Neoadjuvant imatinib in advanced primary or locally recurrent dermatofibrosarcoma protuberans: A multicenter phase II DeCOG Trial with Long-Term Follow-Up

  • Ugure S
  • Mentzel T
  • Utikal J
 et al. 
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Abstract

PURPOSE: Dermatofibrosarcoma protuberans (DFSP) is a rare cutaneous tumor. COL1A1-PDGFB gene fusion is frequent in DFSP, rendering tumor cell proliferation and survival dependent on PDGFRβ (platelet-derived growth factor receptor β) signaling. This trial investigated imatinib as neoadjuvant treatment of DFSP, including long-term follow-up.

EXPERIMENTAL DESIGN: The primary endpoint of this multicenter phase II trial was response; secondary endpoints were safety, tumor relapse, and response biomarkers. Patients with advanced primary or locally recurrent DFSP and measurable disease by RECIST (response evaluation criteria in solid tumors) were eligible and received imatinib 600 mg/d until definitive surgery with histopathologic proof of tumor-free margins.

RESULTS: Sixteen patients received imatinib, and 14 patients were evaluable for all endpoints. Median treatment duration was 3.1 months; median tumor shrinkage was 31.5%. Best overall response was 7.1% complete response (CR), 50.0% partial response (PR), 35.7% stable disease, and 7.1% progressive disease (PD). Toxicity was moderate with 25.0% grade 3 and 4 events. During a median follow-up of 6.4 years, one patient developed secondary resistance to imatinib but responded to second-line sunitinib. This patient also presented local recurrence, distant metastasis, and death from DFSP. Exploratory analysis showed that response to imatinib was associated with decreased tumor cellularity and formation of strong hyalinic fibrosis. Weak PDGFRB phosphorylation and pigmented-type DFSP were associated with nonresponse. Additional to PDGFRB, the kinases EGFR and insulin receptor were found activated in a high percentage of DFSPs.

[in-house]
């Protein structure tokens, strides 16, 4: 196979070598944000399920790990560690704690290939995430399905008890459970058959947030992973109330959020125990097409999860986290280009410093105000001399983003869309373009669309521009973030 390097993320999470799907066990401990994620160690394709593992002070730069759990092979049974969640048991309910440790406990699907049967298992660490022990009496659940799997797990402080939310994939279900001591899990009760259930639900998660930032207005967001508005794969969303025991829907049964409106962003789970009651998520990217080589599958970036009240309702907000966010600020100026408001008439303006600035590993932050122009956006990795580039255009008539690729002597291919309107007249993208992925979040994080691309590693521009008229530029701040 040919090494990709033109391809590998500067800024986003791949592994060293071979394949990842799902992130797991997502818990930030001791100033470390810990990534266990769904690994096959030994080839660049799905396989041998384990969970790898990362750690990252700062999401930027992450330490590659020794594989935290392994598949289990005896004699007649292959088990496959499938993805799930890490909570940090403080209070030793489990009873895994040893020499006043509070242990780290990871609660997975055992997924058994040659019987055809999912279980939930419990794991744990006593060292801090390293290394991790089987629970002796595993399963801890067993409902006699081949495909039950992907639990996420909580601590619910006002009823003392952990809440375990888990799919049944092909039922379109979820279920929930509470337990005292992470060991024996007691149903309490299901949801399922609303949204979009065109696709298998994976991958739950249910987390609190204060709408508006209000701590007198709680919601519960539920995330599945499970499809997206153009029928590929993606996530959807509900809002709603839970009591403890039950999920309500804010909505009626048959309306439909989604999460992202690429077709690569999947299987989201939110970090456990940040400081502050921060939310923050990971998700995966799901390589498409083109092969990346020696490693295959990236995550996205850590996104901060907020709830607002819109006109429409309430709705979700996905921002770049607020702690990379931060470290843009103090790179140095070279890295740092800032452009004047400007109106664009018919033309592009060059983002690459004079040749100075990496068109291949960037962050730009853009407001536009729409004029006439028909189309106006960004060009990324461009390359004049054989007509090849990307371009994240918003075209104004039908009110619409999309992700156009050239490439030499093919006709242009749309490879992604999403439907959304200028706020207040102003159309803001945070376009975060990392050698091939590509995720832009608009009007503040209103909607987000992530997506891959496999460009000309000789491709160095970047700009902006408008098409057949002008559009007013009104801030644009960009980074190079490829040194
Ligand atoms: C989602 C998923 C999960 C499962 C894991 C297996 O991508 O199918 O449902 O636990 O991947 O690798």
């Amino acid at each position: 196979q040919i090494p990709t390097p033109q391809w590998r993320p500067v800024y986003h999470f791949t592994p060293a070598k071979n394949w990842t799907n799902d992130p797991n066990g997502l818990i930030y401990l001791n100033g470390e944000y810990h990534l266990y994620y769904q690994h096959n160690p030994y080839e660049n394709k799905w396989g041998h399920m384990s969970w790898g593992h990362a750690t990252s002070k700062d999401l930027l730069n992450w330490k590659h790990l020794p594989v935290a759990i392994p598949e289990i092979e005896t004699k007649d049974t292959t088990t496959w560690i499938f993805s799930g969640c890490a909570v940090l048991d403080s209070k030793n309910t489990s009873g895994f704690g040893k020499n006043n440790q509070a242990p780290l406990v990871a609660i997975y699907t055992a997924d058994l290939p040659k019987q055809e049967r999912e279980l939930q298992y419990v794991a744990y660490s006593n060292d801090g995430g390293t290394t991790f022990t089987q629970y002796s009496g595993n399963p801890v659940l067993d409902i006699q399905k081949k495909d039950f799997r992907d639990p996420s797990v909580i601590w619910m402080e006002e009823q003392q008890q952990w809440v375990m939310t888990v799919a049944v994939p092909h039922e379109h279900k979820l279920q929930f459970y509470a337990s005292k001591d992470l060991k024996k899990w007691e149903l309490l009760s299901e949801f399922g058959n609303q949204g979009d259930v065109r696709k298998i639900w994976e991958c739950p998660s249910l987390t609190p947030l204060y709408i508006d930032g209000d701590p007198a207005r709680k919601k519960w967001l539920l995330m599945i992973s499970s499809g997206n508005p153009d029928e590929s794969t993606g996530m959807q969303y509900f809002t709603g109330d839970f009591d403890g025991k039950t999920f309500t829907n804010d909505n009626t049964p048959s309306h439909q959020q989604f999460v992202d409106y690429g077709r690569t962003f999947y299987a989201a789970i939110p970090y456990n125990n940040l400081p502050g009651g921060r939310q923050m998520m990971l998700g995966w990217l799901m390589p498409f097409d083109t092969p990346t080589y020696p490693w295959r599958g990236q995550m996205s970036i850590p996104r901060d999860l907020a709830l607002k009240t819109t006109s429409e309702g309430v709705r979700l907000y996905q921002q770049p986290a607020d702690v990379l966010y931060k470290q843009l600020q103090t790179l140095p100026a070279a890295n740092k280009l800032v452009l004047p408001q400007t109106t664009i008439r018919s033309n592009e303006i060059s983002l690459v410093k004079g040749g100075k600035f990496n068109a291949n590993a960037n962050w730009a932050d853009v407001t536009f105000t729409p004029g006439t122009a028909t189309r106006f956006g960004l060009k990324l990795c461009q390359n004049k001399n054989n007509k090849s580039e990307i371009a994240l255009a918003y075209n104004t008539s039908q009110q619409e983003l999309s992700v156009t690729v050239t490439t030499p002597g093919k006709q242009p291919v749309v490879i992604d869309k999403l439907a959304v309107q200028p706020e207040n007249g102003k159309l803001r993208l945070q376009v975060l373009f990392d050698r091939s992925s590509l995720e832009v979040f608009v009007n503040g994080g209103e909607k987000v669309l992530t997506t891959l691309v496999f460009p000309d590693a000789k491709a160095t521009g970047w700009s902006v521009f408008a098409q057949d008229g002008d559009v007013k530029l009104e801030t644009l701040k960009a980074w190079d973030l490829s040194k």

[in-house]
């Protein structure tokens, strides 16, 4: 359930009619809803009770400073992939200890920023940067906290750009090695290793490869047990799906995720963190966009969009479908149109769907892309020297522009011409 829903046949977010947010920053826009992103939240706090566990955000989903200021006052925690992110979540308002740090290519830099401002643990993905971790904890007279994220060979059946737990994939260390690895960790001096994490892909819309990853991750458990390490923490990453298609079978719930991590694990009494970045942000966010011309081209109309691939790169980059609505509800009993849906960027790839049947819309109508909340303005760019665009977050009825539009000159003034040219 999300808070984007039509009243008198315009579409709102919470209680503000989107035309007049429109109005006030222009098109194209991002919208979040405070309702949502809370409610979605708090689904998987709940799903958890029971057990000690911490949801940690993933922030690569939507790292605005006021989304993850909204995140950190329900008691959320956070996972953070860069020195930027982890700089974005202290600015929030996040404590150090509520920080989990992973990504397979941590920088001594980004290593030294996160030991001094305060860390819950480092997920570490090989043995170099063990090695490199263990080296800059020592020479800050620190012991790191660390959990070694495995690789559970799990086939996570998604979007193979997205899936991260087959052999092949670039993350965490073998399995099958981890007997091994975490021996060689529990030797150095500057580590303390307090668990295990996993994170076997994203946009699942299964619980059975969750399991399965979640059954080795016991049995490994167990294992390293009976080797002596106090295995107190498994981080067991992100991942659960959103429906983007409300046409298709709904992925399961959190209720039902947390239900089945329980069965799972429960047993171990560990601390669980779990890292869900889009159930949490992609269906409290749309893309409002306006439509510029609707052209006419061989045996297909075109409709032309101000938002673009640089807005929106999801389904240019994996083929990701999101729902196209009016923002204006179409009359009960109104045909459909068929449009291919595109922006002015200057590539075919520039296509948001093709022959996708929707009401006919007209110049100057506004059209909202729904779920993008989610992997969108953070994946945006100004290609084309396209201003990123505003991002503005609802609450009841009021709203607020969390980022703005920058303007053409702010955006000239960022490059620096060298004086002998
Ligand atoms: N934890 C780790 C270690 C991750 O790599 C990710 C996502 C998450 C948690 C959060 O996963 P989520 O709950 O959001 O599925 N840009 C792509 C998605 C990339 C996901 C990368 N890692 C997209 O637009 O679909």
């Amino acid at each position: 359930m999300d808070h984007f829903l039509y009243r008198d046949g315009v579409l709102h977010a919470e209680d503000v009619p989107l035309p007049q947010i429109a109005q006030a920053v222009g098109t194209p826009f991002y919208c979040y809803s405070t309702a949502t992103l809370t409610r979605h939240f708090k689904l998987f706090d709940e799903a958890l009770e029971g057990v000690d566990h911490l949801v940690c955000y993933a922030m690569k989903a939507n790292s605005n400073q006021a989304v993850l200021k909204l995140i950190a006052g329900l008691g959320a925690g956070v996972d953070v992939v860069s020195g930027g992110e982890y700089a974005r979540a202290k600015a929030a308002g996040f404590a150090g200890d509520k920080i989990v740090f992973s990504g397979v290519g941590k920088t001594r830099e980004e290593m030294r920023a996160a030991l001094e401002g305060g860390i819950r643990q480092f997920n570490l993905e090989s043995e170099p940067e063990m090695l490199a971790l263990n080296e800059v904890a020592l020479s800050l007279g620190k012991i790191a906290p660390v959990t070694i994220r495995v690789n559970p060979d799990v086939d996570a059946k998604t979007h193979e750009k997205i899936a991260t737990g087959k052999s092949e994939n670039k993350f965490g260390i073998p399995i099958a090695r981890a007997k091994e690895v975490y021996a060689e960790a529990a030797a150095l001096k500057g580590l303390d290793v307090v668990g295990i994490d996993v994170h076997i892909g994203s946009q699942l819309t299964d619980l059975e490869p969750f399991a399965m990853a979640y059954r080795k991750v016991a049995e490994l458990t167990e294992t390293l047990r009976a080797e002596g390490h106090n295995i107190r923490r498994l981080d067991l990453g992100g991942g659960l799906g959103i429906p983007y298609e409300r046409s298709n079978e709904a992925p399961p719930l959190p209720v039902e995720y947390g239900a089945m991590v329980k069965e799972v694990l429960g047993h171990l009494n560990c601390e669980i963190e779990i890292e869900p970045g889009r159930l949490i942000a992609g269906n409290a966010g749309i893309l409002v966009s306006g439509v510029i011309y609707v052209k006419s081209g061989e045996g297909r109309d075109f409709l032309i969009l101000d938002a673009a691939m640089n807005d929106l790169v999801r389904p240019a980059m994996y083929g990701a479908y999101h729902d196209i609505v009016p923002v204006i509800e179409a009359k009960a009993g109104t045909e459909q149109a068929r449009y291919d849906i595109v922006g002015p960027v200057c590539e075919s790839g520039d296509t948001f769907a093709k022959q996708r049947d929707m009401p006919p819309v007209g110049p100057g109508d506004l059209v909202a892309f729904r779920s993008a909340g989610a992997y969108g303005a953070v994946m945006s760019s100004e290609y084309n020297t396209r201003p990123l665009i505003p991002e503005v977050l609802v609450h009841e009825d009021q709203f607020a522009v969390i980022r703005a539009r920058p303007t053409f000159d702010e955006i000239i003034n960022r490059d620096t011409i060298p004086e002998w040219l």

CONCLUSION: The neoadjuvant use of imatinib 600 mg/d in DFSP is efficacious and well tolerated. Long-term follow-up results do not definitely support smaller surgical margins after successful imatinib pretreatment, and presume that secondary resistance to imatinib might promote accelerated disease progression.

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Authors

  • Selma Ugure

  • Thomas Mentzel

  • Jochen Utikal

  • Peter Helmbold

  • Peter Mohr

  • Claudia Pföhler

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